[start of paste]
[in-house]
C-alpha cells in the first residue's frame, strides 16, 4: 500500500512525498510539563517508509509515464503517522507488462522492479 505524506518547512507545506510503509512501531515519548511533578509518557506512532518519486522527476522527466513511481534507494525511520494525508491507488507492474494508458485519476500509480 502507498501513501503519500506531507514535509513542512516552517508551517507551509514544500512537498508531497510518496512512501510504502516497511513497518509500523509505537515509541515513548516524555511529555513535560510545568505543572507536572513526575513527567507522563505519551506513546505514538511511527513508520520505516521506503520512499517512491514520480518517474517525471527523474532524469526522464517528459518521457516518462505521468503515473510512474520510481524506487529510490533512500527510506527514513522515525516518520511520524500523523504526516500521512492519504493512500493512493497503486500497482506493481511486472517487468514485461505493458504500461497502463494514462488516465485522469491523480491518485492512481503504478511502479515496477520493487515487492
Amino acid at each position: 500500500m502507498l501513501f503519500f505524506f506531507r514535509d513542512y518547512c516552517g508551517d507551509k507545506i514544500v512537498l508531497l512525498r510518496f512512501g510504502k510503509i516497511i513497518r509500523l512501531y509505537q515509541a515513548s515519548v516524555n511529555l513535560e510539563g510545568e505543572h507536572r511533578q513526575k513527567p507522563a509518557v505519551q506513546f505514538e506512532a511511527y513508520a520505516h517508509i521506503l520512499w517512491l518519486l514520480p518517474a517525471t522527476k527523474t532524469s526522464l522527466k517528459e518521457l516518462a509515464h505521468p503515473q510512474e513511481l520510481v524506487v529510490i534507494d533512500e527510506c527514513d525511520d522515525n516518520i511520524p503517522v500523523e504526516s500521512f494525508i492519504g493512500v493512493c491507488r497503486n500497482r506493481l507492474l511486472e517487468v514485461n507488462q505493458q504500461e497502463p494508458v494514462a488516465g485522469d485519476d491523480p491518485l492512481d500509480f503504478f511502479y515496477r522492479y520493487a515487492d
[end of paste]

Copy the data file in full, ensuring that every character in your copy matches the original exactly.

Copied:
[in-house]
C-alpha cells in the first residue's frame, strides 16, 4: 500500500512525498510539563517508509509515464503517522507488462522492479 505524506518547512507545506510503509512501531515519548511533578509518557506512532518519486522527476522527466513511481534507494525511520494525508491507488507492474494508458485519476500509480 502507498501513501503519500506531507514535509513542512516552517508551517507551509514544500512537498508531497510518496512512501510504502516497511513497518509500523509505537515509541515513548516524555511529555513535560510545568505543572507536572513526575513527567507522563505519551506513546505514538511511527513508520520505516521506503520512499517512491514520480518517474517525471527523474532524469526522464517528459518521457516518462505521468503515473510512474520510481524506487529510490533512500527510506527514513522515525516518520511520524500523523504526516500521512492519504493512500493512493497503486500497482506493481511486472517487468514485461505493458504500461497502463494514462488516465485522469491523480491518485492512481503504478511502479515496477520493487515487492
Amino acid at each position: 500500500m502507498l501513501f503519500f505524506f506531507r514535509d513542512y518547512c516552517g508551517d507551509k507545506i514544500v512537498l508531497l512525498r510518496f512512501g510504502k510503509i516497511i513497518r509500523l512501531y509505537q515509541a515513548s515519548v516524555n511529555l513535560e510539563g510545568e505543572h507536572r511533578q513526575k513527567p507522563a509518557v505519551q506513546f505514538e506512532a511511527y513508520a520505516h517508509i521506503l520512499w517512491l518519486l514520480p518517474a517525471t522527476k527523474t532524469s526522464l522527466k517528459e518521457l516518462a509515464h505521468p503515473q510512474e513511481l520510481v524506487v529510490i534507494d533512500e527510506c527514513d525511520d522515525n516518520i511520524p503517522v500523523e504526516s500521512f494525508i492519504g493512500v493512493c491507488r497503486n500497482r506493481l507492474l511486472e517487468v514485461n507488462q505493458q504500461e497502463p494508458v494514462a488516465g485522469d485519476d491523480p491518485l492512481d500509480f503504478f511502479y515496477r522492479y520493487a515487492d